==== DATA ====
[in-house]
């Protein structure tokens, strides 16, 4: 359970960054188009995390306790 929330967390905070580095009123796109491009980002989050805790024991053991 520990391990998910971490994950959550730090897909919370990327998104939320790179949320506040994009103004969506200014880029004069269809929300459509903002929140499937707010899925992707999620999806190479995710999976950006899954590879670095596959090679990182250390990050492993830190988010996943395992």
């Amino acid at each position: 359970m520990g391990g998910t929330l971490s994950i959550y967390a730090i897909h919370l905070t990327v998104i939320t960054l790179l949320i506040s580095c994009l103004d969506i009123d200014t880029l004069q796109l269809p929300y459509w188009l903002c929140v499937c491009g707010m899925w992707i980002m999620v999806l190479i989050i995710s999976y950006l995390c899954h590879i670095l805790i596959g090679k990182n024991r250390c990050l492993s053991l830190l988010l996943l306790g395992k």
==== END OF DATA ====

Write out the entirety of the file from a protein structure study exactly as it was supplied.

[in-house]
């Protein structure tokens, strides 16, 4: 359970960054188009995390306790 929330967390905070580095009123796109491009980002989050805790024991053991 520990391990998910971490994950959550730090897909919370990327998104939320790179949320506040994009103004969506200014880029004069269809929300459509903002929140499937707010899925992707999620999806190479995710999976950006899954590879670095596959090679990182250390990050492993830190988010996943395992």
């Amino acid at each position: 359970m520990g391990g998910t929330l971490s994950i959550y967390a730090i897909h919370l905070t990327v998104i939320t960054l790179l949320i506040s580095c994009l103004d969506i009123d200014t880029l004069q796109l269809p929300y459509w188009l903002c929140v499937c491009g707010m899925w992707i980002m999620v999806l190479i989050i995710s999976y950006l995390c899954h590879i670095l805790i596959g090679k990182n024991r250390c990050l492993s053991l830190l988010l996943l306790g395992k």